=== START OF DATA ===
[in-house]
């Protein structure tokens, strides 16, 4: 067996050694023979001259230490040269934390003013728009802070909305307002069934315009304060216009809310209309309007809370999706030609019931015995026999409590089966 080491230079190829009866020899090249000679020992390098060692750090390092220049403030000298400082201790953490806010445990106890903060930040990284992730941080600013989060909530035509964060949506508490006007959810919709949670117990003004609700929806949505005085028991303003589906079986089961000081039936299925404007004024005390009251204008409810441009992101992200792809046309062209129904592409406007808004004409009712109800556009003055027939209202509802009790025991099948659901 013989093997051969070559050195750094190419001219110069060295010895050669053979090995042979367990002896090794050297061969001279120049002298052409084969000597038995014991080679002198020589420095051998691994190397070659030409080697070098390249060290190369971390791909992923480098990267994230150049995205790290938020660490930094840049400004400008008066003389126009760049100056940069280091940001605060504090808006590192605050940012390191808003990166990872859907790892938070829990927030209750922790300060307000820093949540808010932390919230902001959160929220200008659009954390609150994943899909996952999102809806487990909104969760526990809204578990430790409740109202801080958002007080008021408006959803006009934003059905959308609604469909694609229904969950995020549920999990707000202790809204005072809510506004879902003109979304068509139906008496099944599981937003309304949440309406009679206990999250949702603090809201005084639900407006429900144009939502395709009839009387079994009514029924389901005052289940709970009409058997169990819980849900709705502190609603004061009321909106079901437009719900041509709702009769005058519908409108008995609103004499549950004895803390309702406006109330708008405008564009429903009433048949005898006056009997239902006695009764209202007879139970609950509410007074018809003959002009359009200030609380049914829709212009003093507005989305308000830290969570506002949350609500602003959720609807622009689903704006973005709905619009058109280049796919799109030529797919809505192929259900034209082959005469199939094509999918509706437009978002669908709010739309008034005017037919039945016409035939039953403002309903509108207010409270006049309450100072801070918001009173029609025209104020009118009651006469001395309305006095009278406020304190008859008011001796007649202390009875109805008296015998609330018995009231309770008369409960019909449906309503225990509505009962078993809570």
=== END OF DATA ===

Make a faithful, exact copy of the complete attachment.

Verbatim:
[in-house]
């Protein structure tokens, strides 16, 4: 067996050694023979001259230490040269934390003013728009802070909305307002069934315009304060216009809310209309309007809370999706030609019931015995026999409590089966 080491230079190829009866020899090249000679020992390098060692750090390092220049403030000298400082201790953490806010445990106890903060930040990284992730941080600013989060909530035509964060949506508490006007959810919709949670117990003004609700929806949505005085028991303003589906079986089961000081039936299925404007004024005390009251204008409810441009992101992200792809046309062209129904592409406007808004004409009712109800556009003055027939209202509802009790025991099948659901 013989093997051969070559050195750094190419001219110069060295010895050669053979090995042979367990002896090794050297061969001279120049002298052409084969000597038995014991080679002198020589420095051998691994190397070659030409080697070098390249060290190369971390791909992923480098990267994230150049995205790290938020660490930094840049400004400008008066003389126009760049100056940069280091940001605060504090808006590192605050940012390191808003990166990872859907790892938070829990927030209750922790300060307000820093949540808010932390919230902001959160929220200008659009954390609150994943899909996952999102809806487990909104969760526990809204578990430790409740109202801080958002007080008021408006959803006009934003059905959308609604469909694609229904969950995020549920999990707000202790809204005072809510506004879902003109979304068509139906008496099944599981937003309304949440309406009679206990999250949702603090809201005084639900407006429900144009939502395709009839009387079994009514029924389901005052289940709970009409058997169990819980849900709705502190609603004061009321909106079901437009719900041509709702009769005058519908409108008995609103004499549950004895803390309702406006109330708008405008564009429903009433048949005898006056009997239902006695009764209202007879139970609950509410007074018809003959002009359009200030609380049914829709212009003093507005989305308000830290969570506002949350609500602003959720609807622009689903704006973005709905619009058109280049796919799109030529797919809505192929259900034209082959005469199939094509999918509706437009978002669908709010739309008034005017037919039945016409035939039953403002309903509108207010409270006049309450100072801070918001009173029609025209104020009118009651006469001395309305006095009278406020304190008859008011001796007649202390009875109805008296015998609330018995009231309770008369409960019909449906309503225990509505009962078993809570």